JEFFERSON CITY - The unending waterfall of money that Missouri political candidates were allowed to drink from just ran dry.
On Monday, the United States Supreme Court upheld a previous 1976 ruling which stated the government is allowed to place monetary limits on how much any one person can contribute to a campaign to prevent corruption or the perception of corruption.
The Supreme Court heard the Missouri case of a political action committee that sued Missouri's Attorney General, Jay Nixon. The PAC said the money restrictions violated their free speech.
"This is a big win for the state of Missouri and a landmark decision that turns the tide nationally for campaign reform efforts," Nixon said in a press release.
Because the case had been tied up in the courts, the law was unclear and Missouri candidates had been accepting hundreds of thousands of dollars from individual contributors.
The Missouri governor's race had been one office where a substantial amount of money had been raised so far. State treasurer Bob Holden has collected approximately $3.9 million while U.S. Congressman Jim Talent has raised close to $3.3 million.
"We applaud the Court's decision because it is the will of Missouri voters," said Richard Martin, campaign manager of Holden for Governor.
In 1994, a referendum of 74 percent of Missouri voters supported imposing campaign limits, Nixon said.
The Supreme Court decision goes into effect immediately with $1,075 the limit for a statewide office, $525 for state senate candidates and $275 for state representatives.
Martin accused Talent of breaking the limit first, causing Holden to follow suit. Martin said Talent had already accepted checks well over $1,075 after the first campaign reports were filed last March.
"My policy has always been two-fold," Talent said. "One is to follow the law as it is, and two is to not take contributions from someone who is expecting something in return."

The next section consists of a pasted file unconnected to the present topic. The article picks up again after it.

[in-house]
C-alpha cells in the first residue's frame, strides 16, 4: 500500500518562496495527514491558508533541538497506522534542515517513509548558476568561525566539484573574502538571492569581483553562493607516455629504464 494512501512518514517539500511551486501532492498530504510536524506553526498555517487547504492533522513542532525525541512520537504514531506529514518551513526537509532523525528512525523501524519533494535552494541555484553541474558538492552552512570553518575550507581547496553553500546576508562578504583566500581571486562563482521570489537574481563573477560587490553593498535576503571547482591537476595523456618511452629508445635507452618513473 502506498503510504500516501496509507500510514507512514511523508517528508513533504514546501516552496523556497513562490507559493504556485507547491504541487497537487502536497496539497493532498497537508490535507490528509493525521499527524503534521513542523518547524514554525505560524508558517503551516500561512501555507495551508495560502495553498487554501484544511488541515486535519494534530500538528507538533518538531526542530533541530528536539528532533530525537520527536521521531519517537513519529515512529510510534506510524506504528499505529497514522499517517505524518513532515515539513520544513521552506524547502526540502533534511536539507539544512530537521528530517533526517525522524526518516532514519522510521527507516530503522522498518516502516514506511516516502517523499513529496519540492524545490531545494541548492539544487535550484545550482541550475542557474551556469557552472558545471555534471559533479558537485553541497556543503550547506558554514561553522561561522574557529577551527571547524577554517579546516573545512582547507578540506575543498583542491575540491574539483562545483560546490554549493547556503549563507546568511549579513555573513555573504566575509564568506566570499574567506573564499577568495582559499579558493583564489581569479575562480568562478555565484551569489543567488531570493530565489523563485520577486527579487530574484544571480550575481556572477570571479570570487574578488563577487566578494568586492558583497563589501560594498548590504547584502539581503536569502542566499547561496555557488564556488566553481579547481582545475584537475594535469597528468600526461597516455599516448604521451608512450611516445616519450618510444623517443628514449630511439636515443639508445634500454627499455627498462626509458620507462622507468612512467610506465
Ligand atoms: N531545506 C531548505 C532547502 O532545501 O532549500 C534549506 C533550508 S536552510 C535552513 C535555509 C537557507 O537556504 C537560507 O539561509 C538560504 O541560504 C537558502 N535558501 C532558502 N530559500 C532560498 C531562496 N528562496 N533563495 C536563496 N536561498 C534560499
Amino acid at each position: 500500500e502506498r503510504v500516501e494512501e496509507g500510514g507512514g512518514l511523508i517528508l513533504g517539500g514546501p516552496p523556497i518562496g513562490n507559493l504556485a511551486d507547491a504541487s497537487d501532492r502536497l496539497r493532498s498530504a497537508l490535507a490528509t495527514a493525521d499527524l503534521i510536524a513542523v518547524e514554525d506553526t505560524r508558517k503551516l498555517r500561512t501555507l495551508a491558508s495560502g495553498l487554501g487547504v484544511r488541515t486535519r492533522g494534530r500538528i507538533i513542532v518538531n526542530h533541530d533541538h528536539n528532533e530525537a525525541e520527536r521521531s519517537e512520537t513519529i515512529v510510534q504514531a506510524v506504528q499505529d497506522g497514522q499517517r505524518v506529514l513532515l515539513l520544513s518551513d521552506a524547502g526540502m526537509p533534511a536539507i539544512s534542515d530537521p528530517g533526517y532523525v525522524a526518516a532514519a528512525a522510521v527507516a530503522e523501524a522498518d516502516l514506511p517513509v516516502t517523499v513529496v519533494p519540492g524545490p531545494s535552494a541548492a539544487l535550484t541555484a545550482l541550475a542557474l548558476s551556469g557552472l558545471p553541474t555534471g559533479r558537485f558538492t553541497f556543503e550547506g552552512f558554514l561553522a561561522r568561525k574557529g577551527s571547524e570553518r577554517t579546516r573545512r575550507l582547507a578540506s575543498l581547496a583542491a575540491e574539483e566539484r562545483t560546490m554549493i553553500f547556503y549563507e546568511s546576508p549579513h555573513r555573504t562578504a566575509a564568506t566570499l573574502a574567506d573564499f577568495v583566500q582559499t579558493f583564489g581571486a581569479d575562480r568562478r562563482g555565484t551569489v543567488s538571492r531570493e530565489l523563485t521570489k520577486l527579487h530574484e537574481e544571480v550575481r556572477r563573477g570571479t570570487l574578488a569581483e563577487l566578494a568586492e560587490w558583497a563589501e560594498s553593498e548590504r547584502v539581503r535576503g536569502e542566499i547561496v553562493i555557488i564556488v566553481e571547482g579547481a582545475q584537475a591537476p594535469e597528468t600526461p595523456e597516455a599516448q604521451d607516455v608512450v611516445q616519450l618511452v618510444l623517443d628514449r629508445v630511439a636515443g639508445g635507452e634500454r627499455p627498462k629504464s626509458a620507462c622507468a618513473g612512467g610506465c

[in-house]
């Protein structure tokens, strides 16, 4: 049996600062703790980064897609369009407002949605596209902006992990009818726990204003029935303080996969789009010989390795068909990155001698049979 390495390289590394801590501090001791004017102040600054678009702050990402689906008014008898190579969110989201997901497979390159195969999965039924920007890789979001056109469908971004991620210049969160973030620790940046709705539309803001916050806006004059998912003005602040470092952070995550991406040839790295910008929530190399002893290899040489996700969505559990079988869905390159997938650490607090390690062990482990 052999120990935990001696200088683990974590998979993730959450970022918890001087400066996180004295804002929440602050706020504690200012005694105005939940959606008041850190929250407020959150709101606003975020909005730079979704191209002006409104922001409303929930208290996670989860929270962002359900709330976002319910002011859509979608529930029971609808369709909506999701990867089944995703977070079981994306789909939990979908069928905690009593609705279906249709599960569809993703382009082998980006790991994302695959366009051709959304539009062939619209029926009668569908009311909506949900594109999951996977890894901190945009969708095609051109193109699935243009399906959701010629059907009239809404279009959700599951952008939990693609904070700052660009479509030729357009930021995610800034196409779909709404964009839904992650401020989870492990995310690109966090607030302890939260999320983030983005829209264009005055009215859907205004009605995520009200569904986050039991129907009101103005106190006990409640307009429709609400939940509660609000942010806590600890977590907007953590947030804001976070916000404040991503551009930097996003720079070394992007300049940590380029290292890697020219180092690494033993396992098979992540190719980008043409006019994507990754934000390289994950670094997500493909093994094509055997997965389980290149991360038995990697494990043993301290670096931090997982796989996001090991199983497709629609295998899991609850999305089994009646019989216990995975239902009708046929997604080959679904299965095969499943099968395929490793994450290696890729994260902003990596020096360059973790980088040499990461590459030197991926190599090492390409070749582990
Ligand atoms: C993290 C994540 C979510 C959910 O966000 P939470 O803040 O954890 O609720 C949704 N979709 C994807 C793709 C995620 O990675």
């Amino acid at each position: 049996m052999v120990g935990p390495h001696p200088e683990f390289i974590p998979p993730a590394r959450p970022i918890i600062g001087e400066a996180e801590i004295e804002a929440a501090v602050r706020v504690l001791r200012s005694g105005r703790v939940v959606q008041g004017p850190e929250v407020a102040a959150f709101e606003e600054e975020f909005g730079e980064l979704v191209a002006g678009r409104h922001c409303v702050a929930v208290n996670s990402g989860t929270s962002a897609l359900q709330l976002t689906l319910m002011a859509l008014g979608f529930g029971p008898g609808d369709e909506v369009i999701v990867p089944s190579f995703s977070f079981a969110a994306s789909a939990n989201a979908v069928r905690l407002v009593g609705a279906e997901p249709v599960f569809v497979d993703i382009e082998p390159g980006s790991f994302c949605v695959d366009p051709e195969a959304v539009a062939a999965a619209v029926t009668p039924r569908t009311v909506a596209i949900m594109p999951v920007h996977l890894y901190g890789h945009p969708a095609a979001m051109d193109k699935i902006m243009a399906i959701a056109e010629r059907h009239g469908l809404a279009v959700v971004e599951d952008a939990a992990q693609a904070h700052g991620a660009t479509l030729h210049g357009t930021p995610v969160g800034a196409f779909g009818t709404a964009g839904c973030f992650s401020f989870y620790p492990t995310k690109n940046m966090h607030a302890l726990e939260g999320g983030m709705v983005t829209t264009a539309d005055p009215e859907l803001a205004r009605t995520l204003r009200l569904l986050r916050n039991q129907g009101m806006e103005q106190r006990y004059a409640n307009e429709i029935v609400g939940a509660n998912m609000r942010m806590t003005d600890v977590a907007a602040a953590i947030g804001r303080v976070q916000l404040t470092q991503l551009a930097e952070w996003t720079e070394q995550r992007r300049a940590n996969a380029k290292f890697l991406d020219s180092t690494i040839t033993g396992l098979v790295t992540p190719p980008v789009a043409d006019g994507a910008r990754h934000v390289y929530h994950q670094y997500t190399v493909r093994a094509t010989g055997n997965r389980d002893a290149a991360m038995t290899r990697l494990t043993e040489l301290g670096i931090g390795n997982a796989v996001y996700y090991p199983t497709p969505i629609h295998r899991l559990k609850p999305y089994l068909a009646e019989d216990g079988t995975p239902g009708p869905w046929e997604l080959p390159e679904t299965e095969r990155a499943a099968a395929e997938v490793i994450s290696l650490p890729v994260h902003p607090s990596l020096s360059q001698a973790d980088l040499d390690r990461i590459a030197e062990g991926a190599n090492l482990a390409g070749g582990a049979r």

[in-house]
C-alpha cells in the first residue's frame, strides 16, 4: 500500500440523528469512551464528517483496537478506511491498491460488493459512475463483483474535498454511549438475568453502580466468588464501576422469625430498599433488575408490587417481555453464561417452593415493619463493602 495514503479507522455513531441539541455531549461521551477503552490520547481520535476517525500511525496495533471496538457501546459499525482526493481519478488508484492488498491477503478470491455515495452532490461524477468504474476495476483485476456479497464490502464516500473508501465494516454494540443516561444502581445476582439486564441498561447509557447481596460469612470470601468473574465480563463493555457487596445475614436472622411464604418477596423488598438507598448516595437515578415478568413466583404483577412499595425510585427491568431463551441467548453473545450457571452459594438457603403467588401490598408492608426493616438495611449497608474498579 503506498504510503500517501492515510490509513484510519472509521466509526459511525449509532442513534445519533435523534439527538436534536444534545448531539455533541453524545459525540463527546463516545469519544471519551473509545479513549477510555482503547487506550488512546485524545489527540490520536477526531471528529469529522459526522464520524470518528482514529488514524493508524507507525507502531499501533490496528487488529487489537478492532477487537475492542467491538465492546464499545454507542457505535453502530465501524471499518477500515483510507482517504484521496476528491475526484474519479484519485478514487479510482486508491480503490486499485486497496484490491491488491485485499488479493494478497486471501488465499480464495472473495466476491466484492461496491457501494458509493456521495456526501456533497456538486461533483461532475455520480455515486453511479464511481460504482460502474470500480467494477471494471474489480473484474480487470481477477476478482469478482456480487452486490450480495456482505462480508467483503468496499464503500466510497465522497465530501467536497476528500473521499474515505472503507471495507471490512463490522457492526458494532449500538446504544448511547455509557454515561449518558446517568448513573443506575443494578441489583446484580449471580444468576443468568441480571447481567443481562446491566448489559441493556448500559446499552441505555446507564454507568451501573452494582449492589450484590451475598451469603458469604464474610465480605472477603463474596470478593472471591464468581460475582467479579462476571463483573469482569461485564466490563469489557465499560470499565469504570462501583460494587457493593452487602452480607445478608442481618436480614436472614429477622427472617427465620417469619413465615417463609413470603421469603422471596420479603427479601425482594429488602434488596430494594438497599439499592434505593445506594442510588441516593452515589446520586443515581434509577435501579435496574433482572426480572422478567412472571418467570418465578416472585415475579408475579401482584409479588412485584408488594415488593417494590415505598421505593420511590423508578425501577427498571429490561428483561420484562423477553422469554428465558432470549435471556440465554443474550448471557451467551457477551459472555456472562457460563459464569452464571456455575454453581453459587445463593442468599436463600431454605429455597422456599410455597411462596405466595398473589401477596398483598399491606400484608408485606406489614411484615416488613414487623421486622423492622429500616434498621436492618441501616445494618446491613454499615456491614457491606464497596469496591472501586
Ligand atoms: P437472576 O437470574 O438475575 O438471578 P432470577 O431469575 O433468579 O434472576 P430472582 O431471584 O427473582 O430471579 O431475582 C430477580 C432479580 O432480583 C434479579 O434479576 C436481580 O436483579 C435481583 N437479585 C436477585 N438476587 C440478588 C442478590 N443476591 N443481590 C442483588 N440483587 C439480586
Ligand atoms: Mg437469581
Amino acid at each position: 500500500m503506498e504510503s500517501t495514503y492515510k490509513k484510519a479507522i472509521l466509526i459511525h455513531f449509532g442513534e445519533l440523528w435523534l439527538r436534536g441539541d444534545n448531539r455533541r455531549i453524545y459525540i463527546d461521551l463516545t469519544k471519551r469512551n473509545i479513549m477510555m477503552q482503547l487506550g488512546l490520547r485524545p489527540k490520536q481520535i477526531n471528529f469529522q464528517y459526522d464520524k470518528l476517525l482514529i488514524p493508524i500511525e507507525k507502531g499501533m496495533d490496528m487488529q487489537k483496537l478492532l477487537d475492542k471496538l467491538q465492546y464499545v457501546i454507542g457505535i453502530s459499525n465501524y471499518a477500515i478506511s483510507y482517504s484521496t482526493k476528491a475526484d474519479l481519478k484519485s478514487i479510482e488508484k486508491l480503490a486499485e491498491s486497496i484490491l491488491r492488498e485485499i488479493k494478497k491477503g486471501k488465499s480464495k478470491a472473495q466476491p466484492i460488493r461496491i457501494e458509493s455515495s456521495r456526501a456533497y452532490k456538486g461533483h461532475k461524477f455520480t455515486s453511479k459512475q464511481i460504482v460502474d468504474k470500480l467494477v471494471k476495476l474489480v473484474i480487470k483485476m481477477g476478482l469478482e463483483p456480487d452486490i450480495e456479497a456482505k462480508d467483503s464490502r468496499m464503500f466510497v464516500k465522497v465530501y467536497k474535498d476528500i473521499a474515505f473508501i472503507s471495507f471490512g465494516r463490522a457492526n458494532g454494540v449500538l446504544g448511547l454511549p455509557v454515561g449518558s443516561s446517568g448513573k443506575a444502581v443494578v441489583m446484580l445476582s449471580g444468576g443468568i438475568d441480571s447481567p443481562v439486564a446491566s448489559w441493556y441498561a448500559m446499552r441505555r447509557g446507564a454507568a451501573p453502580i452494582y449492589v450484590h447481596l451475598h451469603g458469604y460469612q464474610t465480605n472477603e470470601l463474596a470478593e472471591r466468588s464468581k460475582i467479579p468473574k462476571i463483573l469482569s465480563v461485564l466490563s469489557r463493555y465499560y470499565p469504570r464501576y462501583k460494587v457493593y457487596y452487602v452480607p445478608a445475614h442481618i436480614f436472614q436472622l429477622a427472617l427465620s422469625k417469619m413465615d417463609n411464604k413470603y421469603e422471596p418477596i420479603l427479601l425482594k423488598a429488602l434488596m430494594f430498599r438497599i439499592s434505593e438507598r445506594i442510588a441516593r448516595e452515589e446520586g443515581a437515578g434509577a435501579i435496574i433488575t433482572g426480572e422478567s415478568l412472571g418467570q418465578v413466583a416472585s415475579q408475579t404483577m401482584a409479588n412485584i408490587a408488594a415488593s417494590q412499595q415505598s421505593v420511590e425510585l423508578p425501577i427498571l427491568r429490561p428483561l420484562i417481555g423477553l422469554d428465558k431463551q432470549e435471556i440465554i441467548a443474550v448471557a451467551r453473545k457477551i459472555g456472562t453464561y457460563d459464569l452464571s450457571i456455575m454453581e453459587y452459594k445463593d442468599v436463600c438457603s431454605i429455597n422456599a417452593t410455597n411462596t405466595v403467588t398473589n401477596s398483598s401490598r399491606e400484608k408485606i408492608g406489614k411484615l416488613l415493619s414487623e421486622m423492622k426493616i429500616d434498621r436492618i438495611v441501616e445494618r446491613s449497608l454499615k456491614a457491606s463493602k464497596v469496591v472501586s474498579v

Talent said he is pleased there is now certainty about how much money can be raised.
Although many statewide candidates accepted money well over the limit, Joe Carroll, director of campaign finance for the Missouri Ethics Commission, said he thinks no steps will be taken to require the excess money be returned.
However, in the Lt. Governor's race Sen. Joe Maxwell, D-Mexico, said he wants to see candidates return any money received over $1,075 from an individual.
"I feel very strongly now that the courts have ruled on this," Maxwell said. "The Supreme Court agreed that some level of money unduly influences democracy."
Maxwell said approximately $30,000 of his campaign contributions would be returned if the other candidates for lieutenant governor agreed to his proposal.
"Clearly that is a significant amount of money to my campaign, but I'm willing to give it back," he said.
One of his opponents, the Minority Caucus Whip Bill Kenney, R-Lee's Summit, opposed this proposition. He said the money collected was legal and he did not see a reason to return it.
"If Sen. Maxwell really wanted to give the money back, he'd do it," Kenney said. Maxwell stated he would give back the money if the other Lt. Governor candidates did too.
Carroll said the Missouri Ethics Commission will meet today to discuss what should be done for the next election as well as if it should keep its position to not require candidates to return money. The commission also will adjust the limit based on the consumer price index, as it does every even numbered year.